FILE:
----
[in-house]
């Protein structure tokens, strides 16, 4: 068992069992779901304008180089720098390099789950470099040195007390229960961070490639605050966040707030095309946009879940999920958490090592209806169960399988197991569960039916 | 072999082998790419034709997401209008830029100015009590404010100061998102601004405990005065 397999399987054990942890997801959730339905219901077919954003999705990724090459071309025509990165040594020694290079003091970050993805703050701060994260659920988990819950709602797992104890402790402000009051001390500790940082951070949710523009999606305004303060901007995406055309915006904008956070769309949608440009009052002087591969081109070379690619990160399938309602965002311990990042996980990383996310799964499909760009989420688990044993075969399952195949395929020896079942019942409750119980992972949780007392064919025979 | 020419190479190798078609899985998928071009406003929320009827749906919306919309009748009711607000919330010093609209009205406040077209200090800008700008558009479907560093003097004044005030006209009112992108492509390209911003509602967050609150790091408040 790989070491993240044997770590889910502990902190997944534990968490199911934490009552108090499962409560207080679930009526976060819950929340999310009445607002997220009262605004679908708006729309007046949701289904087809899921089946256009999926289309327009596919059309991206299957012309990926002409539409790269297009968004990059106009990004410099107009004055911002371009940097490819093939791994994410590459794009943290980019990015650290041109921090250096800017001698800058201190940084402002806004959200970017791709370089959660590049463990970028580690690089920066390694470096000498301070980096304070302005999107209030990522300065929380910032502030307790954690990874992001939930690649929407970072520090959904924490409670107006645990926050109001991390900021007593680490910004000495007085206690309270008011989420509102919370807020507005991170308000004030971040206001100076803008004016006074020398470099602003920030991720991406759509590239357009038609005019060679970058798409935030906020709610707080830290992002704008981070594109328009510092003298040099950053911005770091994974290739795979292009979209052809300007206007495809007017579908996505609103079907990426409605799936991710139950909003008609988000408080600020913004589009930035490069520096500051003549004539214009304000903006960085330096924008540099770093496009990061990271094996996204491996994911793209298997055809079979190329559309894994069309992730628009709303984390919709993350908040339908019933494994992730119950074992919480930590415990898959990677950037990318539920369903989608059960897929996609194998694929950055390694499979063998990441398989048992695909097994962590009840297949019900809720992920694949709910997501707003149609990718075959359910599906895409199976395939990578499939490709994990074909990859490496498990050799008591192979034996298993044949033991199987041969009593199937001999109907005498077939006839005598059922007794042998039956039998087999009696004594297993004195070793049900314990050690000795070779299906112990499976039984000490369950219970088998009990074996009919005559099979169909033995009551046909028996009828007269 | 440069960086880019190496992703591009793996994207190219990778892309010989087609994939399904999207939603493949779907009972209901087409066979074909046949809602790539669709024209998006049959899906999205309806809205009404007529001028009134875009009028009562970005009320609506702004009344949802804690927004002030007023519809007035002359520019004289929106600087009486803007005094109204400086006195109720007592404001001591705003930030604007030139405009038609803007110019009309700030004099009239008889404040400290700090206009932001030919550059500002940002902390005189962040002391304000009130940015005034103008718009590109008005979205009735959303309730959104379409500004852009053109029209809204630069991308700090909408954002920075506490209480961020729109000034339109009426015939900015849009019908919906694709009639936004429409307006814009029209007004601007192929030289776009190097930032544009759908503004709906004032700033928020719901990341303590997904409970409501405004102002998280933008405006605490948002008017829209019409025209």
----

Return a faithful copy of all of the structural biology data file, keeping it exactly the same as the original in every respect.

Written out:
[in-house]
């Protein structure tokens, strides 16, 4: 068992069992779901304008180089720098390099789950470099040195007390229960961070490639605050966040707030095309946009879940999920958490090592209806169960399988197991569960039916 | 072999082998790419034709997401209008830029100015009590404010100061998102601004405990005065 397999399987054990942890997801959730339905219901077919954003999705990724090459071309025509990165040594020694290079003091970050993805703050701060994260659920988990819950709602797992104890402790402000009051001390500790940082951070949710523009999606305004303060901007995406055309915006904008956070769309949608440009009052002087591969081109070379690619990160399938309602965002311990990042996980990383996310799964499909760009989420688990044993075969399952195949395929020896079942019942409750119980992972949780007392064919025979 | 020419190479190798078609899985998928071009406003929320009827749906919306919309009748009711607000919330010093609209009205406040077209200090800008700008558009479907560093003097004044005030006209009112992108492509390209911003509602967050609150790091408040 790989070491993240044997770590889910502990902190997944534990968490199911934490009552108090499962409560207080679930009526976060819950929340999310009445607002997220009262605004679908708006729309007046949701289904087809899921089946256009999926289309327009596919059309991206299957012309990926002409539409790269297009968004990059106009990004410099107009004055911002371009940097490819093939791994994410590459794009943290980019990015650290041109921090250096800017001698800058201190940084402002806004959200970017791709370089959660590049463990970028580690690089920066390694470096000498301070980096304070302005999107209030990522300065929380910032502030307790954690990874992001939930690649929407970072520090959904924490409670107006645990926050109001991390900021007593680490910004000495007085206690309270008011989420509102919370807020507005991170308000004030971040206001100076803008004016006074020398470099602003920030991720991406759509590239357009038609005019060679970058798409935030906020709610707080830290992002704008981070594109328009510092003298040099950053911005770091994974290739795979292009979209052809300007206007495809007017579908996505609103079907990426409605799936991710139950909003008609988000408080600020913004589009930035490069520096500051003549004539214009304000903006960085330096924008540099770093496009990061990271094996996204491996994911793209298997055809079979190329559309894994069309992730628009709303984390919709993350908040339908019933494994992730119950074992919480930590415990898959990677950037990318539920369903989608059960897929996609194998694929950055390694499979063998990441398989048992695909097994962590009840297949019900809720992920694949709910997501707003149609990718075959359910599906895409199976395939990578499939490709994990074909990859490496498990050799008591192979034996298993044949033991199987041969009593199937001999109907005498077939006839005598059922007794042998039956039998087999009696004594297993004195070793049900314990050690000795070779299906112990499976039984000490369950219970088998009990074996009919005559099979169909033995009551046909028996009828007269 | 440069960086880019190496992703591009793996994207190219990778892309010989087609994939399904999207939603493949779907009972209901087409066979074909046949809602790539669709024209998006049959899906999205309806809205009404007529001028009134875009009028009562970005009320609506702004009344949802804690927004002030007023519809007035002359520019004289929106600087009486803007005094109204400086006195109720007592404001001591705003930030604007030139405009038609803007110019009309700030004099009239008889404040400290700090206009932001030919550059500002940002902390005189962040002391304000009130940015005034103008718009590109008005979205009735959303309730959104379409500004852009053109029209809204630069991308700090909408954002920075506490209480961020729109000034339109009426015939900015849009019908919906694709009639936004429409307006814009029209007004601007192929030289776009190097930032544009759908503004709906004032700033928020719901990341303590997904409970409501405004102002998280933008405006605490948002008017829209019409025209």